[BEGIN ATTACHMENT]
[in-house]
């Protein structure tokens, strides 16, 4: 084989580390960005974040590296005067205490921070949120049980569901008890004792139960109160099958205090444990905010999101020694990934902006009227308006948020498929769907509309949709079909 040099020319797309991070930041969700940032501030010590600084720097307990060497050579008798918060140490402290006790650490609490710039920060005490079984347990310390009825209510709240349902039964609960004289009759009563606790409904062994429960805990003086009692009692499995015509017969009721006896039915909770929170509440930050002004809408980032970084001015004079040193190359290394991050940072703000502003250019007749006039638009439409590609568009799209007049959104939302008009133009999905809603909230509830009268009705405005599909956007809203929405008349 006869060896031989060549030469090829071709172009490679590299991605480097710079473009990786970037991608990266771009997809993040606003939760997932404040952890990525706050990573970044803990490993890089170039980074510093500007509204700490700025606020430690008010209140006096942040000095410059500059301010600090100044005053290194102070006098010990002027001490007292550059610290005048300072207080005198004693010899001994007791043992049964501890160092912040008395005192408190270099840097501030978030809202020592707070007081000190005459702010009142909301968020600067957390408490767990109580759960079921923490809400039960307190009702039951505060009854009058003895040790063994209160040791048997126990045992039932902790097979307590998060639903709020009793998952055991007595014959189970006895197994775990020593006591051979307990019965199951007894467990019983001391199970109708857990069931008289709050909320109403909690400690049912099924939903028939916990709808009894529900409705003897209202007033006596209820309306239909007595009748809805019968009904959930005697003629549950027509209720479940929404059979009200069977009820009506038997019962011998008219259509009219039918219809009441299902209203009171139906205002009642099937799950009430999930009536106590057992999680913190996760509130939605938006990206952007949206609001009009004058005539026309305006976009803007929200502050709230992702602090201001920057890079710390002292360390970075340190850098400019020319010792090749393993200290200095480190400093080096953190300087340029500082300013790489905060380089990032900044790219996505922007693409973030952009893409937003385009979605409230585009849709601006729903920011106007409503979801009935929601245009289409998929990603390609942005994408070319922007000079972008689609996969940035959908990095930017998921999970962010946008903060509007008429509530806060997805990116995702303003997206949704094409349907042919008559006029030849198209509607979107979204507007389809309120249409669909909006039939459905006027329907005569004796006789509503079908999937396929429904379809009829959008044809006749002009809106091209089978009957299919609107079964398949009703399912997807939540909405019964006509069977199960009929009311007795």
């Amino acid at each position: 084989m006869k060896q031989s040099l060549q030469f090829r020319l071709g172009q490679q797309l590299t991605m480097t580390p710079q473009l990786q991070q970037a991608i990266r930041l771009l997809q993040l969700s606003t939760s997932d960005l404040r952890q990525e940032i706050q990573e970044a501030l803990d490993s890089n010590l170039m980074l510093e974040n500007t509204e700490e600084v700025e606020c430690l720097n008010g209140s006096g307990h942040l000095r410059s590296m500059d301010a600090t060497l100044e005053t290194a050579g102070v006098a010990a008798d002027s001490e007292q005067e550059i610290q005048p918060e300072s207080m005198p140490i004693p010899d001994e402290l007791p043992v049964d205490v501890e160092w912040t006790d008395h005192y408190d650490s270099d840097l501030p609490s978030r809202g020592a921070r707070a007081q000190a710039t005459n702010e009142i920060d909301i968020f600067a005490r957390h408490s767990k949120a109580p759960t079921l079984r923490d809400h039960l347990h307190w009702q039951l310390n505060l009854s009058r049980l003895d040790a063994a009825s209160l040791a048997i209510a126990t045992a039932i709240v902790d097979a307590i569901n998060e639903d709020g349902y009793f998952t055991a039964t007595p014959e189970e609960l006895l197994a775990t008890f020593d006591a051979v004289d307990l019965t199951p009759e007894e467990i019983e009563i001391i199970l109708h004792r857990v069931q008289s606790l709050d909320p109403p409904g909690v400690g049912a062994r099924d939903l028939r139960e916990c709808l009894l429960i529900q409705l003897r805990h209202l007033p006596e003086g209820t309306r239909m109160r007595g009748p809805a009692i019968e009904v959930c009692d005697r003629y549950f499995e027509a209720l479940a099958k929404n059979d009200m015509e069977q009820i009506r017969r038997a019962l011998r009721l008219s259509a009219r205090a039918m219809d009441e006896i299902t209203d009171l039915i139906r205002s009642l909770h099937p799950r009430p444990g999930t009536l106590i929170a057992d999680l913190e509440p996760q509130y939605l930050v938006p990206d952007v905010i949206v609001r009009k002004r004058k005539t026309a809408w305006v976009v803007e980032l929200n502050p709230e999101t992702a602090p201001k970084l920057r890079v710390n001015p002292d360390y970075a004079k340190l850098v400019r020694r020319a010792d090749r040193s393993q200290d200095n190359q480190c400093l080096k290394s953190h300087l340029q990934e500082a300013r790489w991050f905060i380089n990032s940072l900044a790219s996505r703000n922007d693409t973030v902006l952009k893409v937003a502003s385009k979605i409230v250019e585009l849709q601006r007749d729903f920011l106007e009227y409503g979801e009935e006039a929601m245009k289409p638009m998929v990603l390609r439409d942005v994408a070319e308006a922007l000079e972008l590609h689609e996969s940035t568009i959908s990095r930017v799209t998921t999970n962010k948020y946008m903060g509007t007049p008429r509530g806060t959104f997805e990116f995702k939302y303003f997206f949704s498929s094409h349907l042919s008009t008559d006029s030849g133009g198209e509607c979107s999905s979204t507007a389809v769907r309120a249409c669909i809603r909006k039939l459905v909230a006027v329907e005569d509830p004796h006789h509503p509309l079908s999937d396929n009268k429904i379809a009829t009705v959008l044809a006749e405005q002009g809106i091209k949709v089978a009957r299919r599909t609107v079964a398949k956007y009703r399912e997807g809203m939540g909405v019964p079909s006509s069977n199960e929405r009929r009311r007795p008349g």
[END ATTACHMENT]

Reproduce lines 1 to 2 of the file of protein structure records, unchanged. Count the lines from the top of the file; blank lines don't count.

[in-house]
């Protein structure tokens, strides 16, 4: 084989580390960005974040590296005067205490921070949120049980569901008890004792139960109160099958205090444990905010999101020694990934902006009227308006948020498929769907509309949709079909 040099020319797309991070930041969700940032501030010590600084720097307990060497050579008798918060140490402290006790650490609490710039920060005490079984347990310390009825209510709240349902039964609960004289009759009563606790409904062994429960805990003086009692009692499995015509017969009721006896039915909770929170509440930050002004809408980032970084001015004079040193190359290394991050940072703000502003250019007749006039638009439409590609568009799209007049959104939302008009133009999905809603909230509830009268009705405005599909956007809203929405008349 006869060896031989060549030469090829071709172009490679590299991605480097710079473009990786970037991608990266771009997809993040606003939760997932404040952890990525706050990573970044803990490993890089170039980074510093500007509204700490700025606020430690008010209140006096942040000095410059500059301010600090100044005053290194102070006098010990002027001490007292550059610290005048300072207080005198004693010899001994007791043992049964501890160092912040008395005192408190270099840097501030978030809202020592707070007081000190005459702010009142909301968020600067957390408490767990109580759960079921923490809400039960307190009702039951505060009854009058003895040790063994209160040791048997126990045992039932902790097979307590998060639903709020009793998952055991007595014959189970006895197994775990020593006591051979307990019965199951007894467990019983001391199970109708857990069931008289709050909320109403909690400690049912099924939903028939916990709808009894529900409705003897209202007033006596209820309306239909007595009748809805019968009904959930005697003629549950027509209720479940929404059979009200069977009820009506038997019962011998008219259509009219039918219809009441299902209203009171139906205002009642099937799950009430999930009536106590057992999680913190996760509130939605938006990206952007949206609001009009004058005539026309305006976009803007929200502050709230992702602090201001920057890079710390002292360390970075340190850098400019020319010792090749393993200290200095480190400093080096953190300087340029500082300013790489905060380089990032900044790219996505922007693409973030952009893409937003385009979605409230585009849709601006729903920011106007409503979801009935929601245009289409998929990603390609942005994408070319922007000079972008689609996969940035959908990095930017998921999970962010946008903060509007008429509530806060997805990116995702303003997206949704094409349907042919008559006029030849198209509607979107979204507007389809309120249409669909909006039939459905006027329907005569004796006789509503079908999937396929429904379809009829959008044809006749002009809106091209089978009957299919609107079964398949009703399912997807939540909405019964006509069977199960009929009311007795």